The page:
There are some well known academics, such as Norman Finkelstein, who have criticized BDS and have subsequently been denounced by Palestinian solidarity circles. What do you think of these BDS criticisms?

Hedges: First of all, [Finkelstein] is a friend and someone I admire very much. He has paid a horrific price for his integrity and courage. As I understand it, his criticism of BDS [refers to] the intent behind it: he believes that its intent is to destroy the Jewish State. But I don’t know what other mechanism we have at this point. Politically, the Israeli government does whatever it wants. It ignores Washington: it is no secret that the White House detests Bibi Netanyahu and the [Likud] government, but they are almost powerless, given the strength of the Israel lobby, to carry out any kind of restraint. They humiliate the Secretary of State, John Kerry, when he visits; they just don’t care. And the Congress is bought and paid for, as we saw with the [2014] vote in which 100 senators, like wind-up AIPAC dolls, trotted out to cheerlead not an act of war, but an act of mass murder [in Gaza]. I don’t think there is any other mechanism we have. We have to make [BDS] work.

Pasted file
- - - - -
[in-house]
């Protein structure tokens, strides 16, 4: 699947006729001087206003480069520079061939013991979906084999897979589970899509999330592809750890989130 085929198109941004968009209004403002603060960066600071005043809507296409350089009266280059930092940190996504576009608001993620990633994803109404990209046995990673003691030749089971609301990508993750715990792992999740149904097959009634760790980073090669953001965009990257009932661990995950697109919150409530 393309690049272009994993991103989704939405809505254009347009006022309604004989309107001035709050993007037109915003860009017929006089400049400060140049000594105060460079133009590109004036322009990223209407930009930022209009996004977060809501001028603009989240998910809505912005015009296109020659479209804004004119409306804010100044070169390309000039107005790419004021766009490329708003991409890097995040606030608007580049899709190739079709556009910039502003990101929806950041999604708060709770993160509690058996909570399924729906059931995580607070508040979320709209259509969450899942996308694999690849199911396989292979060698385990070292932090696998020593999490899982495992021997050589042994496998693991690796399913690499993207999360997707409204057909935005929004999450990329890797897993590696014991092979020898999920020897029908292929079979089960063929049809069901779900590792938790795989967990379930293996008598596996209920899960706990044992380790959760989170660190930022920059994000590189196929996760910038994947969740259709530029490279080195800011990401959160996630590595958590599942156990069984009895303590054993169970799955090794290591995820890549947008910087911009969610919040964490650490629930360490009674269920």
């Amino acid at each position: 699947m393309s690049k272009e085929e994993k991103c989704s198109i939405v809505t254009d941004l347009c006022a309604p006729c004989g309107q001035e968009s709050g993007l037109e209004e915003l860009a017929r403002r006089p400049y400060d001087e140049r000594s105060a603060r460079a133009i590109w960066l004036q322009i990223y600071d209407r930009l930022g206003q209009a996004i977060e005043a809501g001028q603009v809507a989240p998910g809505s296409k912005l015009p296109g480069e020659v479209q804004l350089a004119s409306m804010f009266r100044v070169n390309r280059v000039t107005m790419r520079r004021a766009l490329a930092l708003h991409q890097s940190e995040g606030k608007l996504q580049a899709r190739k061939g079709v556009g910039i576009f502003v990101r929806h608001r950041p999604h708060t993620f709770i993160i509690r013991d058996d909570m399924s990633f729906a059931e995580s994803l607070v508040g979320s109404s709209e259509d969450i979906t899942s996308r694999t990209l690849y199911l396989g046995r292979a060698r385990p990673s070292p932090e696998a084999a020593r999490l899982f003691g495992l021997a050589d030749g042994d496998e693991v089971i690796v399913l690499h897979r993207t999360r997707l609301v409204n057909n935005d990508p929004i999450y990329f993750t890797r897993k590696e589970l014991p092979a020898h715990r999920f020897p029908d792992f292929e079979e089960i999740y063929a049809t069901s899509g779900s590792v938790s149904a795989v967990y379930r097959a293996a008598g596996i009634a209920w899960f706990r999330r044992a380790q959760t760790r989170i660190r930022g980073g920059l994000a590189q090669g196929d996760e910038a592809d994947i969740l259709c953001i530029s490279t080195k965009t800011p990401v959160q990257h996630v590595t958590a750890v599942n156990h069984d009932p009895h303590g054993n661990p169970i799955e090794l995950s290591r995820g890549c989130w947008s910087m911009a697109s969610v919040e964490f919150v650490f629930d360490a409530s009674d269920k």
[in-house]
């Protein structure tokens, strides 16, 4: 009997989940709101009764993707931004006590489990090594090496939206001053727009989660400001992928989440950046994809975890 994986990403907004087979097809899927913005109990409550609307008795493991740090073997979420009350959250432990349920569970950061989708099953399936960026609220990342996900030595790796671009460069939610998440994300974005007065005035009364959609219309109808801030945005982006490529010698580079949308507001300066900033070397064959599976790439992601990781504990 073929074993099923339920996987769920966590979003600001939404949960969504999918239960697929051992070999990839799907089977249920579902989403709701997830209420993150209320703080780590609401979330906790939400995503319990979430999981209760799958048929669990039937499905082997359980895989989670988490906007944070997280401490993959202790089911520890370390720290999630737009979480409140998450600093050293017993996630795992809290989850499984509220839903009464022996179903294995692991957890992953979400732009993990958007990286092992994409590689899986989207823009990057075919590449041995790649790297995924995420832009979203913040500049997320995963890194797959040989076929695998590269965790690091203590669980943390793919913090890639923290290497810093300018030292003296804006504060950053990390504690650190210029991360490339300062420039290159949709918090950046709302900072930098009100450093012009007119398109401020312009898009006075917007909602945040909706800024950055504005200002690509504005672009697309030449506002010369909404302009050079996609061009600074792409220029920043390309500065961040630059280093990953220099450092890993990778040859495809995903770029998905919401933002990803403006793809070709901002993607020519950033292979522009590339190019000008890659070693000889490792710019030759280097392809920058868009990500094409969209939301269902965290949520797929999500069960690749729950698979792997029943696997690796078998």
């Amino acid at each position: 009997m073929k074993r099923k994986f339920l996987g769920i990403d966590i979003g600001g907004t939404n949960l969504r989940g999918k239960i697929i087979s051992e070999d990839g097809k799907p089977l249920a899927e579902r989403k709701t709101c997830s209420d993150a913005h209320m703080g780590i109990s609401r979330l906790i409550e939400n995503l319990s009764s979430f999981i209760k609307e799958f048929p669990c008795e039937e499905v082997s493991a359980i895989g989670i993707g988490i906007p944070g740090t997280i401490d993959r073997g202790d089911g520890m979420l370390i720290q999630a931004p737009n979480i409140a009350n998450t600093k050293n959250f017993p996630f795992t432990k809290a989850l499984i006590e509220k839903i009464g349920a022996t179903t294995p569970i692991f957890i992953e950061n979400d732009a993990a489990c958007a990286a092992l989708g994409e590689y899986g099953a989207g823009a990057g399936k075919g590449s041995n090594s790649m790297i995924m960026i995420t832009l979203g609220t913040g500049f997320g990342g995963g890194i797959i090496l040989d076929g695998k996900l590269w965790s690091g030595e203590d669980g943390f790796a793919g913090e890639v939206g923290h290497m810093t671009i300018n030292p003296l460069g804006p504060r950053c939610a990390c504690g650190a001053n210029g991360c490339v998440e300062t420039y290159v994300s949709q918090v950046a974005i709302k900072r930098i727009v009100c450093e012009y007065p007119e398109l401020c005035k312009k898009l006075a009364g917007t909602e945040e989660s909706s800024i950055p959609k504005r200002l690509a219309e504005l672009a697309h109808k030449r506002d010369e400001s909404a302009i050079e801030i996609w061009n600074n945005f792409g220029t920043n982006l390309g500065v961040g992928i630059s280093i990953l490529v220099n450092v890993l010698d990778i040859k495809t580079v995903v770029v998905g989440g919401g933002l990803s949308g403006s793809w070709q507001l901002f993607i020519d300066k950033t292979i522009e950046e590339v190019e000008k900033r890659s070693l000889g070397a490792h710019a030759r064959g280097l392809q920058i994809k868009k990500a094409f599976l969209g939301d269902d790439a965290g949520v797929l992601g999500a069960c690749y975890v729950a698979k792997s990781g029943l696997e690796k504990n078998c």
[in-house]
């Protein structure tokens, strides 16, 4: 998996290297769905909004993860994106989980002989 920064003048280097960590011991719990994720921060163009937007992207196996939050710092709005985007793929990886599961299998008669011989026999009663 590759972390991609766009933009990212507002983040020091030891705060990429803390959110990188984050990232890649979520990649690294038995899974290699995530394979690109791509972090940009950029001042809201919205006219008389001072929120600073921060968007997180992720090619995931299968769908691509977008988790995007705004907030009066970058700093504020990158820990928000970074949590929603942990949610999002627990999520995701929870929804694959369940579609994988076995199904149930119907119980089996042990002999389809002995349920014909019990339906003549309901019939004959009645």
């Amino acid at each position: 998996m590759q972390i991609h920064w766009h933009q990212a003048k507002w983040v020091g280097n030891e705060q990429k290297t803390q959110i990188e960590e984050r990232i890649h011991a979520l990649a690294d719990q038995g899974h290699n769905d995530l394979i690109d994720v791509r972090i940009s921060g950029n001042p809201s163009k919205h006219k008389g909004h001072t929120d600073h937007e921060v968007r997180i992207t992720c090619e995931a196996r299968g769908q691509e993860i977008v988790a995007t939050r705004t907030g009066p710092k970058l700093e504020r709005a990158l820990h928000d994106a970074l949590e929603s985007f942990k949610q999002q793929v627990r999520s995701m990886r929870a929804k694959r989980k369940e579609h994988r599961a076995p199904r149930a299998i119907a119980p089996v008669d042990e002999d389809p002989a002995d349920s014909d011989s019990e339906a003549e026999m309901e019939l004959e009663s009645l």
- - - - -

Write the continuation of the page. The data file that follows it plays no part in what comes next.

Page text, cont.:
The expansion of BDS to the global scale is an effective method of advocacy for the Palestinian diaspora. But how will it affect those on the ground in Palestine who are in need of the assistance of USAID and other organizations?